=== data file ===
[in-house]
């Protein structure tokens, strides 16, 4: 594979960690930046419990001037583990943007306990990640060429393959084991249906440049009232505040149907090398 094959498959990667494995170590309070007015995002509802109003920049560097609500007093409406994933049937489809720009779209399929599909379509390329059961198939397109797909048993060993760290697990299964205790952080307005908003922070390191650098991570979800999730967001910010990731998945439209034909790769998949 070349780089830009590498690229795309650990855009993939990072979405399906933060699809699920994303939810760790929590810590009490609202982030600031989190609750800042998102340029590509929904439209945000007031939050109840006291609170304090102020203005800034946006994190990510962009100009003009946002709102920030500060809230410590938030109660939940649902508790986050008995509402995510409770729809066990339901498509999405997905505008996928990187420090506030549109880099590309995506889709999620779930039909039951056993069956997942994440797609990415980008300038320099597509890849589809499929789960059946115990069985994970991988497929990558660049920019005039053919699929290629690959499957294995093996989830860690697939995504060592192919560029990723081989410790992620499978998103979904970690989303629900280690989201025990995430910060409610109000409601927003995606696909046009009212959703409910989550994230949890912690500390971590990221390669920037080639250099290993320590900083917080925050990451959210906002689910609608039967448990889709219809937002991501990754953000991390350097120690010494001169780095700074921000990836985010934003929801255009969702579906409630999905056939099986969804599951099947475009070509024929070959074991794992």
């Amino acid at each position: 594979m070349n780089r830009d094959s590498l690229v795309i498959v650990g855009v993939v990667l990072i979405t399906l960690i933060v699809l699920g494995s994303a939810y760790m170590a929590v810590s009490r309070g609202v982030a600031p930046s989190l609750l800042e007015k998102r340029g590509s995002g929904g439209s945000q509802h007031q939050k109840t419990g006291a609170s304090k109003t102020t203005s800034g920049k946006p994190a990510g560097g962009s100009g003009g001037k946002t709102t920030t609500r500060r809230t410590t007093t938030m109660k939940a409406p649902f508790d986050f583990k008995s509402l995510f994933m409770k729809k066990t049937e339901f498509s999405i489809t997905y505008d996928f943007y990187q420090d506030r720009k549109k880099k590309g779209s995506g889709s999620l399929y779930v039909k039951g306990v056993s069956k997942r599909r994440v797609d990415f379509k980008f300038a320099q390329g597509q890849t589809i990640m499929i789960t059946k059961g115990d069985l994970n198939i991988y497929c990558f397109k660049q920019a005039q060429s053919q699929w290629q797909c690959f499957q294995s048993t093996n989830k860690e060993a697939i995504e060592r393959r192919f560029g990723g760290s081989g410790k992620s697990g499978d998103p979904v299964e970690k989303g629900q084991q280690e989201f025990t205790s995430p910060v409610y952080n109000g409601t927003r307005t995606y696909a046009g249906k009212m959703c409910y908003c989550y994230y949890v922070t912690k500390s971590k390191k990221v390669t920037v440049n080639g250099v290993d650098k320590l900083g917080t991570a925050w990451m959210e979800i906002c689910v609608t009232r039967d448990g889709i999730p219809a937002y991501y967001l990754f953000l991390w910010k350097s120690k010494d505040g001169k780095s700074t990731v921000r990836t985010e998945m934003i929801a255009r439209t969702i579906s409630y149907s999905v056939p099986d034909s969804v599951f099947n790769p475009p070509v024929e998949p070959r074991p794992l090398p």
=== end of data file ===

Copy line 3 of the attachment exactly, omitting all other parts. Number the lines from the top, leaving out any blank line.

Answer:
């Amino acid at each position: 594979m070349n780089r830009d094959s590498l690229v795309i498959v650990g855009v993939v990667l990072i979405t399906l960690i933060v699809l699920g494995s994303a939810y760790m170590a929590v810590s009490r309070g609202v982030a600031p930046s989190l609750l800042e007015k998102r340029g590509s995002g929904g439209s945000q509802h007031q939050k109840t419990g006291a609170s304090k109003t102020t203005s800034g920049k946006p994190a990510g560097g962009s100009g003009g001037k946002t709102t920030t609500r500060r809230t410590t007093t938030m109660k939940a409406p649902f508790d986050f583990k008995s509402l995510f994933m409770k729809k066990t049937e339901f498509s999405i489809t997905y505008d996928f943007y990187q420090d506030r720009k549109k880099k590309g779209s995506g889709s999620l399929y779930v039909k039951g306990v056993s069956k997942r599909r994440v797609d990415f379509k980008f300038a320099q390329g597509q890849t589809i990640m499929i789960t059946k059961g115990d069985l994970n198939i991988y497929c990558f397109k660049q920019a005039q060429s053919q699929w290629q797909c690959f499957q294995s048993t093996n989830k860690e060993a697939i995504e060592r393959r192919f560029g990723g760290s081989g410790k992620s697990g499978d998103p979904v299964e970690k989303g629900q084991q280690e989201f025990t205790s995430p910060v409610y952080n109000g409601t927003r307005t995606y696909a046009g249906k009212m959703c409910y908003c989550y994230y949890v922070t912690k500390s971590k390191k990221v390669t920037v440049n080639g250099v290993d650098k320590l900083g917080t991570a925050w990451m959210e979800i906002c689910v609608t009232r039967d448990g889709i999730p219809a937002y991501y967001l990754f953000l991390w910010k350097s120690k010494d505040g001169k780095s700074t990731v921000r990836t985010e998945m934003i929801a255009r439209t969702i579906s409630y149907s999905v056939p099986d034909s969804v599951f099947n790769p475009p070509v024929e998949p070959r074991p794992l090398p």